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UV-Nikkor 105/4.5 vs. EL-Nikkor 105/5.6 - surprising results?

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#1 Adrian

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Posted 23 August 2018 - 09:37

I have, after many years of trying, been lent a UV Nikkor, 105mmf/4.5 (thank you JMC!) ,and have shot images to directly compare with an elderly 105mm El Nikkor. The results shown here, are straight from the camera - no editing at all.

Technical specs: Nikon D300 full spectrum conversion, 400 ISO. Baader U filter. 2 x full spectrum converted Metz flash guns. All images at f/8
The UV Nikkor is the left hand image, the El Nikkor on the right.

There is little difference between them, maybe a half stop density difference, and slight colour shift. The UV Nikkor is definitely sharper when viewed at high magnification. I have read, been told, and indeed written, that the UV Nikkor is 2 - 3 stops effectively faster than an El Nikkor. Are these results surprising to members, or as expected?

Attached Images

  • Attached Image: sarracenia comp lo res 1.jpg
  • Attached Image: rudbeckia lo res comp 1.jpg
  • Attached Image: N. reinwardtiana comp lo res.jpg

Adrian Davies
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#2 nfoto

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Posted 23 August 2018 - 10:03

This shoot-out may reflect more on the UV source than the UV capability of the specified lenses.

I would expect little difference between a UV-Nikkor and any lens capable of dealing with say 380-390 nm band. If the UV illumination on the other hand delivers enough deeper down in the UV range *and* the camera is capable of recording it, the difference should be much bigger.

Under my studio settings using two Broncolor studio units with uncoated Xenon tube, the difference between specialist UV lenses such as the UV-Nikkor or CO 60/4 to the better non-specialist lenses might be 1-2 stops if only exposure is considered. However, non-specialist in UV will not deliver full sharpness wide open and really need to be stopped down. Thus the effective difference easily increases to 3 stops or more.

#3 Adrian

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Posted 23 August 2018 - 10:37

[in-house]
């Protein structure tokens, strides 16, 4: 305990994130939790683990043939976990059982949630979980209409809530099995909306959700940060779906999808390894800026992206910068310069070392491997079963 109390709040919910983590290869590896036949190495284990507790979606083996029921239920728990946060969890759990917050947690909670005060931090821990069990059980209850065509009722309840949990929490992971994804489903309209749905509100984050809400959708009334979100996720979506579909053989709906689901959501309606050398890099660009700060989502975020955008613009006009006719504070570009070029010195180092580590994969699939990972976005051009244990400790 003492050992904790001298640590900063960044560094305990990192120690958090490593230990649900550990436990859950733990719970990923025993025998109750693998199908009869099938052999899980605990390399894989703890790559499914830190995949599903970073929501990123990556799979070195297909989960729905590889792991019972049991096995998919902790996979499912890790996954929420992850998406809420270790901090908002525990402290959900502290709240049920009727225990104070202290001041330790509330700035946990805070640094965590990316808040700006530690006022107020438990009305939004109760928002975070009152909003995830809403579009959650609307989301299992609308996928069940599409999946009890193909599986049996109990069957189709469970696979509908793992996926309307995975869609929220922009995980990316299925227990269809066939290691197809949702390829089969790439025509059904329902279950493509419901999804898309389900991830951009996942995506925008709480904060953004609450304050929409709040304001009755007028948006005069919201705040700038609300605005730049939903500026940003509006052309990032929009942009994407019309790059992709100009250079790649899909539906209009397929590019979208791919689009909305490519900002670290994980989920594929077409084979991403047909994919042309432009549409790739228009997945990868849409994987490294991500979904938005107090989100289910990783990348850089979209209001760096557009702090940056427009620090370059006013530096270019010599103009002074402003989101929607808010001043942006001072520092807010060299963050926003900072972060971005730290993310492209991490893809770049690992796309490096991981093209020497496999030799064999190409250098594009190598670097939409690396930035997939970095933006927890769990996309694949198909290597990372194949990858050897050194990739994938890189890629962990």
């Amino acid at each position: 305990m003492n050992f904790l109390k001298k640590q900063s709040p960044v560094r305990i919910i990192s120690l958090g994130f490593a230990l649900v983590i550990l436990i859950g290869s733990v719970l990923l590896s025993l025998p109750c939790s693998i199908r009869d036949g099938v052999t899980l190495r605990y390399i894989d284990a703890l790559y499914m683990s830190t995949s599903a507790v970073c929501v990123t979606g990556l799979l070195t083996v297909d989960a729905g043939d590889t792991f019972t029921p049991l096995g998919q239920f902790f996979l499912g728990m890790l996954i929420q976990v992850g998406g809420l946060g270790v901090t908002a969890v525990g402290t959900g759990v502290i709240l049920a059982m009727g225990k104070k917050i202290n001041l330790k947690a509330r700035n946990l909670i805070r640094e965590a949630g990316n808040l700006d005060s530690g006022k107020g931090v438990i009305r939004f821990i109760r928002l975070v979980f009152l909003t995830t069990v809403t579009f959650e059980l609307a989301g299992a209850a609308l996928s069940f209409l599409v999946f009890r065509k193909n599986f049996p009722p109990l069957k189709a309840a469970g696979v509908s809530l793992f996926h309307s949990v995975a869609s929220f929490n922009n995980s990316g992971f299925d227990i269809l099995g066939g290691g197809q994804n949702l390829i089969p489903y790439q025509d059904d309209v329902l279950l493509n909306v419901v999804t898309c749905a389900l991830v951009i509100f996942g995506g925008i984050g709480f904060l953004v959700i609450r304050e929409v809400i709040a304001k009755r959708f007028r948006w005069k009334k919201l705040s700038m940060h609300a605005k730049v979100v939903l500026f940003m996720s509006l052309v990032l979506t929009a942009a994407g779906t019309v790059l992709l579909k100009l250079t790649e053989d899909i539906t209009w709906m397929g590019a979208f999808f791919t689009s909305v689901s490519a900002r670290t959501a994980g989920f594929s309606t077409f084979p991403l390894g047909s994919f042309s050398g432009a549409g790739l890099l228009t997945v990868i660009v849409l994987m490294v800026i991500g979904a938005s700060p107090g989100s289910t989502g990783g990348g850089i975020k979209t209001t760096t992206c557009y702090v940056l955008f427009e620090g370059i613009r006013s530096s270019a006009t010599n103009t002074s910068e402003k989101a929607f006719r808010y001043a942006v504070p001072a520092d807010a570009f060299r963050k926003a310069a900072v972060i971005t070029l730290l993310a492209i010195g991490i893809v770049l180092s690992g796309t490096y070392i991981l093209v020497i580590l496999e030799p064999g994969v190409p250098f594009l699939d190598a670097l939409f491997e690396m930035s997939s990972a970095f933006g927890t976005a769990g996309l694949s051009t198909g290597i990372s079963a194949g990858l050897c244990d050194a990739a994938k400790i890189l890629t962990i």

Yes, that makes sense - thank you! I have not been able to test the output from my flash guns.
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#4 Andrea B.

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Posted 23 August 2018 - 15:35

In a general sense, not surprising. The EL-Nikkor 105/ is a Nikon lens after all, so it is well-made and sharp. And we know enlarger lenses are corrected for UV in the upper range. And that is where most of our efforts in general reflected UV photography lie.

For reflected UV between 350-400 nm, lenses like the UV-Nikkor 105/4.5 or CO60/4.0 are great, but they are not mandatory. If anyone begins to seriously explore the 330-350 nm waveband, then the UV-Nikkor 105/4.5 might prove more useful than the EL-Nikkor 105.

Thank you for this excellent test. I'm going to link it in the Lens Sticky.

Editor's Note: Adrian, I added focal length and lens speed details to your title so that this post will be more searchable. I also added a "UV Lens" tag. I hope these edits are OK?
Andrea G. Blum
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#5 Adrian

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Posted 23 August 2018 - 15:39

Of course!
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#6 Andrea B.

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Posted 23 August 2018 - 17:34

Merci, mon cher.
Andrea G. Blum
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#7 Cadmium

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Posted 23 August 2018 - 18:36

Looking at the Rudbeckia comparison, you seem to be getting a little stronger/deeper 350/360nm transmission from the UV-Nikkor, and that 'yellow-ish-ness' can be seen slightly more in the raw image,
but the two shots are so close that once white balanced, you wouldn't see any difference. I only really see that slight difference in the Rudbeckia shots, maybe a little in the top set.

Edited by Cadmium, 23 August 2018 - 18:37.


#8 dabateman

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Posted 24 August 2018 - 11:52

I would say test in direct sun light to really know. As Nfoto said you are more likely challenging the light source.


#9 NA_joey

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Posted 02 September 2018 - 23:41

I wonder what my Costal Optics 105mm f4.5 APO UV lens looks in comparison... i have never seen a comparison too the Nikon 105mm f4.5 UV....